Here are a couple of resources on metaphors, how you can think about them and how they affect your life. “Metaphors in Mind” by Penny Tompkins and James Lawley, is an excellent book. And so is “Clean Language” by Wendy Sullivan and Judy Rees. I highly recommend them. They will show you how people construct their metaphors and how you can use “clean language” to work with people, to help them understand their metaphor, their landscape, and how they can continue growing and developing.

For more Shelle’s Top Tips, please go to www.shellestoptips.com

Please let me know what you think below!

Cheers,
Shelle

Get Out of Mental Hibernation – 3 attitudes!

by Shelle Rose Charvet

The news is bad. As usual. Wars, refugees fleeing, earthquakes, climate change, mass job losses, hunger, racism and bombs.  Even if you turn the news off, the negativity still confronts you from many places. Many people are walking around with high levels of fear, anxiety and panic.

But that is not the only choice!

People tend to take one of these three attitudes:

 

To find out more about how you can influence these attitudes, please see my books:
Words That Change Minds: Mastering the Language of Influence, and
The Customer is Bothering Me, or

My NEWEST mini e-book to help people get out of being stuck:
Wishing, Wanting & Achieving

Or Check Out These Strategies:

When you think about it, the fact that you personally can do nothing about the global crises means that you are free to do whatever you choose. While many people are suffering, wringing their hands and worrying, you will notice that there are people who have taken advantage of the collective mental hibernation to retool, rethink and restart.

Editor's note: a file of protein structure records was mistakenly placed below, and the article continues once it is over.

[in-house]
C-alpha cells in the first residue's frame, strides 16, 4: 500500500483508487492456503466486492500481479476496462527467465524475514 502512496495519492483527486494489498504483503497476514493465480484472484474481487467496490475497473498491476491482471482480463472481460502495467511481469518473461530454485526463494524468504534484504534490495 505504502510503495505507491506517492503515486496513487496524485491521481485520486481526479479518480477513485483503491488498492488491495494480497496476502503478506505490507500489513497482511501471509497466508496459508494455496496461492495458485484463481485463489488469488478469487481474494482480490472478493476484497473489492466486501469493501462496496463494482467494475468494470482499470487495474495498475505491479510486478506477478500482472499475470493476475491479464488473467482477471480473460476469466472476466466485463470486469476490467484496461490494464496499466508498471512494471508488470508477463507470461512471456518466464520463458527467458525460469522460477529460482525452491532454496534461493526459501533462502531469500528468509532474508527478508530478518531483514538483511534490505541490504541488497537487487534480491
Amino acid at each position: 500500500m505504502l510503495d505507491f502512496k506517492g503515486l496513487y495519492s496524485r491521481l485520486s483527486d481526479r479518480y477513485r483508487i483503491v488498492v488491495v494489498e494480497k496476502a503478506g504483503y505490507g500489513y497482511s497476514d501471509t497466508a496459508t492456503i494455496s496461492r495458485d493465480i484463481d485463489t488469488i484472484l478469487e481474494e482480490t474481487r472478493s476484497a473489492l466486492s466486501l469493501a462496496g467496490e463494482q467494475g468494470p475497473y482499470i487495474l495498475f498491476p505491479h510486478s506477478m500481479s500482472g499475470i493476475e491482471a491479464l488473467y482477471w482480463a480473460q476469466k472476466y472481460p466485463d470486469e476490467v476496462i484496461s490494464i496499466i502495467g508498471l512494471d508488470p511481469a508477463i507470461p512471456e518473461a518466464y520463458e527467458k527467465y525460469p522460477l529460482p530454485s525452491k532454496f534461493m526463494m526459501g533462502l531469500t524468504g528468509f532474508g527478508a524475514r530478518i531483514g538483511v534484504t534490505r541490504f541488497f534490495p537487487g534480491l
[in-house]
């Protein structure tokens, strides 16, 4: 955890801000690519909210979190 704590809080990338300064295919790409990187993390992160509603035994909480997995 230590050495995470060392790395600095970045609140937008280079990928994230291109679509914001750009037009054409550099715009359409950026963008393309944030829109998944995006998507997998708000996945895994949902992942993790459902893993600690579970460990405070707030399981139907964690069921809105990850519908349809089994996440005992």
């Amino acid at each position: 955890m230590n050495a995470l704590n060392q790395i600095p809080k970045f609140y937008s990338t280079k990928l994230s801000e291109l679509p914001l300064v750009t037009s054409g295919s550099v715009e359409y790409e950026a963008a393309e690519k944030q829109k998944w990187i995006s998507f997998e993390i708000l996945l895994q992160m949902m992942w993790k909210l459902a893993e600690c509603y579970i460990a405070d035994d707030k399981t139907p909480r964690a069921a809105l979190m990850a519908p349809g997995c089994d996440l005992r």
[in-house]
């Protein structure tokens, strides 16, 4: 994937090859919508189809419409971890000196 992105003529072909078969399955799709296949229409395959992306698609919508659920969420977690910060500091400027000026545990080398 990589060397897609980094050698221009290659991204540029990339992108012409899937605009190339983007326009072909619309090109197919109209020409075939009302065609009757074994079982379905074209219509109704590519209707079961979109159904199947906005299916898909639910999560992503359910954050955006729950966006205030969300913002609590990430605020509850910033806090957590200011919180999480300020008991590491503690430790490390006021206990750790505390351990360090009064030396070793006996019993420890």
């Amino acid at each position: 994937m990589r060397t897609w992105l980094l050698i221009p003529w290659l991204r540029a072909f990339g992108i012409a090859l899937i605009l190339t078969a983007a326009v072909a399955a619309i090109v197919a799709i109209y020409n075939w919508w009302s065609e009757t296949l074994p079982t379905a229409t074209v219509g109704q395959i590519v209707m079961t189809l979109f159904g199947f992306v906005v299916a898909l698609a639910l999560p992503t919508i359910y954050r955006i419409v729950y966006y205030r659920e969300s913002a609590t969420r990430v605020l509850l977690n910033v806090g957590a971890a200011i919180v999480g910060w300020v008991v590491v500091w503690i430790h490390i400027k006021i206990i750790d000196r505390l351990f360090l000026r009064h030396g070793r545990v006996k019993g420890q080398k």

The opportunity is here for you to clarify and create what you want. Why not? There are certainly no guarantees from employers, so waiting and hoping your job will not be eliminated will not help you if your job does get cut. When you think about it, you would be much better off to design the future you want, rather than wait and hope somehow it happens for you.

One Size Does Not Fit All!

This is where psychology can help. There is a psycho-linguistic tool called the Language and Behavior Profile (LAB Profile®), which shows how different people operate from different Motivation Triggers and Thinking Patterns. It is used in by marketers to understand and motivate large groups as well as organizations for hiring, managing employees.

For example, some people are only motivated when they get to take the initiative. This is the LAB Profile® Motivation Trigger called Proactive. They love being active and getting out and making it happen. Right now they are really frustrated because they are being told everything is out of their control. When these people are unable to take initiative they become de-motivated and depressed quite quickly. To get out of their negative space they need to proactively create a new reality for themselves. The easiest way for them to create compelling images about what they want.
Here are some of the questions a proactive person needs to ask:

• What do I really want in my life, or in my work?
• Why is that important to me?
• What are the steps I need to take right now to make this happen?
• What possible obstacles do I need to prevent now?
• What is the first step I can do today?

These questions are oriented towards action. A Proactive needs to act now and have something specific to do. These questions allow that person to get into action immediately and start getting results.

But this will not work for someone who prefers to think things through slowly and carefully. This person has a Reactive Motivation Trigger and really needs to thoroughly understand what they are going to do.
Here are some questions a Reactive person can ask themselves to consider how to get out of their mental hibernation:

• What is important to me in my life or in my work?
• Why is that important?